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BOOK REVIEWS 411 varied as Lenz, Wedekind and Harold Muller, on recent British work (pp. 33-34). He defines the biggest achievement of the Royal Shakespeare Company: "the transformation of Shakespeare's historical plays from vehicles for star actors, supported by virtually indistinguishable characters named after the English counties, into the splendid (if historically shaky) chronicles of the lust for power, spiritual aspiration, daily life, betrayal, loyalty, cowardice and courage which in fact they are" (p. 24). Lambert's tone is enthusiastic - he clearly enjoys his playgoing as much as he did twenty-five years ago - and he ends more optimistcally than Hinchcliffe: the theatre's "sense of adventure and artistic standards have ... steadily expanded since 1964" (p. 69). MALCOLM PAGE Simon Fraser University E. G. & E. G. 0.: EMMA GOLDMAN AND THE ICEMAN COMETH, by Winifred Fraser. Gainesville, Florida: University of Florida Press, 1974. 105 pp. $3.00. Professor Fraser has a thesis and a point of view which she pursues in this book with an obvious determination. In part, her work provides an extremely careful investigation of the possible relationships between Emma Goldman and Eugene O'Neill and the influence of the anarchist upon the playwright. This analysis attests to Professor Fraser's scholarship and climaxes in a final chapter ofquite impressive insight. But this book also has the character of a forced and artificial influence study in which the use of the initials of the two people involved suggests more eye appeal than wit. The stated purpose of the work is to show the effect - in political, psychological, and artistic terms - of the radical archetype of Emma Goldman upon O'Neill. Mainly, this is done through a study of The Iceman Cometh and an attempt to identify characters in the playas real people in the Emma Goldman coterie. But Professor Fraser really wants to go far beyond this study of influence upon O'Neill's work. She would like to believe, as she says in her final sentence, that E.G. was indelibly imprinted upon O'Neill's "ego." The book is divided into five chapters, the first of which explains the author's theme and emphasizes O'Neill's ego. The second chapter reveals Emma Goldman's interest in the American theatre along with other activities of which the author presumes some knowledge by O'Neill. Chapter three brings out all of those events in Emma Goldman's life as lover, anarchist, mother, and betrayed anarchist which may be related to Rosa in The Iceman Cometh and are revealed through the dialogue or characters in the play. The title of the fourth chapter is "E.G.O. and the Betrayal of the American Dream." Here the frequently strained argument continues in an effort to suggest any possible link between E.G. and E.G.O. The investigation is thorough, and Professor Fraser tries to show that whether or not O'Neill was a good anarchist he did support the work of Goldman . That both were betrayed seems of little import to the reader when their essential objectives in life - other than social change - were so different. The final chapter assumes an alienated O'Neill- alienated from his American Dream and from the radical culture of the anarchist. It provides a fine summary and analysis of the importance of The Iceman Cometh in O'Neill's personal and artistic development. If Emma Goldman were not mentioned, however, she would 412 BOOK REVIEWS not be missed in this chapter. Professor Fraser's very perceptive argument here does not really depend upon E.G., and that is the weakness of the study, while this chapter becomes the most meaningful part of the book. In The Iceman Cometh O'Neill writes out his dilemma, and the tenuous argument that Emma Goldman may have helped him (rather than her friends and O'Neill's friends or O'Neill's reading) becomes a footnote rather than a chapter heading. At one point in this study Professor Fraser states that "Personal contact beteen E.G. and E.G.O. is not documented." To compensate for this lack of hard fact, she marshalls all available evidence from mutual friends of E.G. and E.G.O...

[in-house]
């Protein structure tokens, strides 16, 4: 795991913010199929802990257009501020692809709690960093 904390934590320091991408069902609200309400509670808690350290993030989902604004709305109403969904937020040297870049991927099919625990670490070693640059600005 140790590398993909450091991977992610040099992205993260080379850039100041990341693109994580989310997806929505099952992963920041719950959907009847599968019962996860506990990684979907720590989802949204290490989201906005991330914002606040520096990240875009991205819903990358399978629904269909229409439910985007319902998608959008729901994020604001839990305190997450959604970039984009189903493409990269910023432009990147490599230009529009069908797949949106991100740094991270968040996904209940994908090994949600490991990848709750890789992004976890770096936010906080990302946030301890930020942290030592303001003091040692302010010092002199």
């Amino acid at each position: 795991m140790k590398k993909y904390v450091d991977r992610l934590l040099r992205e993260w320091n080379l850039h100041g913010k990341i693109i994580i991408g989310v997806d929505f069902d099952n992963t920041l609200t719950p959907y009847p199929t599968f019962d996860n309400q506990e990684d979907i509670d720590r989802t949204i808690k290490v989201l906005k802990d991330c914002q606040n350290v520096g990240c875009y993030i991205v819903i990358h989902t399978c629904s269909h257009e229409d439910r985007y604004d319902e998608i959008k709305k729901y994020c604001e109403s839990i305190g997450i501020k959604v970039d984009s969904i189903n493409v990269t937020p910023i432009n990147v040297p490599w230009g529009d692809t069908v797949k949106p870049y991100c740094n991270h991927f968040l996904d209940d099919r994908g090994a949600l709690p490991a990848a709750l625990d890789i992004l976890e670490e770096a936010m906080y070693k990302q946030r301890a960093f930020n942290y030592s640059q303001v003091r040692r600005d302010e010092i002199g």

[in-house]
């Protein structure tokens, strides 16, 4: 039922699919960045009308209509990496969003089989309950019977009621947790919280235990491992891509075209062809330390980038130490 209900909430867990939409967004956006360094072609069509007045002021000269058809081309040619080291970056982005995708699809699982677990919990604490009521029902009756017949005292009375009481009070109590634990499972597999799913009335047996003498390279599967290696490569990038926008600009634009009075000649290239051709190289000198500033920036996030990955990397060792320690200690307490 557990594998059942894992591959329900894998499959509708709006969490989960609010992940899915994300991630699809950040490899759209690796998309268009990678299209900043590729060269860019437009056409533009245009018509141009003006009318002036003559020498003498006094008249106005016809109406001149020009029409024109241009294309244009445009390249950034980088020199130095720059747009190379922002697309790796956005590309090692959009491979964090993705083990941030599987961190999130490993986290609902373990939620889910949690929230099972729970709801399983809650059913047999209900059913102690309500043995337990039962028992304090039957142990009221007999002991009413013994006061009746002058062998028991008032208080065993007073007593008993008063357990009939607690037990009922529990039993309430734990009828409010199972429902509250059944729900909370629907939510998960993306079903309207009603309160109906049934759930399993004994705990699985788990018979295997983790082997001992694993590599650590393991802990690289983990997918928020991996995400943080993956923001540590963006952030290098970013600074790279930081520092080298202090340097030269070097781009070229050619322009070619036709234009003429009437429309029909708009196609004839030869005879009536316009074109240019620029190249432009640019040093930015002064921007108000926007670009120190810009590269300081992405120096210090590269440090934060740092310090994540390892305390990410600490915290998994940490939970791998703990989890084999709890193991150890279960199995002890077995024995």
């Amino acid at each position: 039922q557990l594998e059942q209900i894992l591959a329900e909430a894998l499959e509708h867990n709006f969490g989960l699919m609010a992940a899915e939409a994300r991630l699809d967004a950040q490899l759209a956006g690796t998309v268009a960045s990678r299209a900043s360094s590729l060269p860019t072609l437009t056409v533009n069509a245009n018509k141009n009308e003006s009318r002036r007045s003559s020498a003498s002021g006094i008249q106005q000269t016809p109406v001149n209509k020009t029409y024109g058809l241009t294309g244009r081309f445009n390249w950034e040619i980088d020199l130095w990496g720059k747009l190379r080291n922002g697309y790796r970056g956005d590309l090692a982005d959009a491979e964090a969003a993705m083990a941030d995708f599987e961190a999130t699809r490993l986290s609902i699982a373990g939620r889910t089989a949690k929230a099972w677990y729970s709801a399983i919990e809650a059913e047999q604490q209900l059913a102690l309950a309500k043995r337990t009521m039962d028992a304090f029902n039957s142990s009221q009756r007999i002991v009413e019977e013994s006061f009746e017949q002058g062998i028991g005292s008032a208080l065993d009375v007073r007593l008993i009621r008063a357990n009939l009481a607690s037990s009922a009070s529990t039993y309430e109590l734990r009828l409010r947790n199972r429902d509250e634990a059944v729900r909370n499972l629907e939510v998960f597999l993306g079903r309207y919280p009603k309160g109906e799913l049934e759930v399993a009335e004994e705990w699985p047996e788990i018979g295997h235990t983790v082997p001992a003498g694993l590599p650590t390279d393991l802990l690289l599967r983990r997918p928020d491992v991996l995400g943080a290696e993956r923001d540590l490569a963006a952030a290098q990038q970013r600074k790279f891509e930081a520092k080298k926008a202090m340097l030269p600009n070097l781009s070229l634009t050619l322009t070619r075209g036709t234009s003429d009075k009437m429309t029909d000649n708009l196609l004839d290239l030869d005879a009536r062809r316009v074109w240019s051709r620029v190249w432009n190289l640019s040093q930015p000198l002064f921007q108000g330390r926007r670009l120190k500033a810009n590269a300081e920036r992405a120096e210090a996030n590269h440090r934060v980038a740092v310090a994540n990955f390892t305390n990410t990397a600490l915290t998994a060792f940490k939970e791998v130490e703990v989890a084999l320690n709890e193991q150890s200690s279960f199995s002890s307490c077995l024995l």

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pp. 411-412
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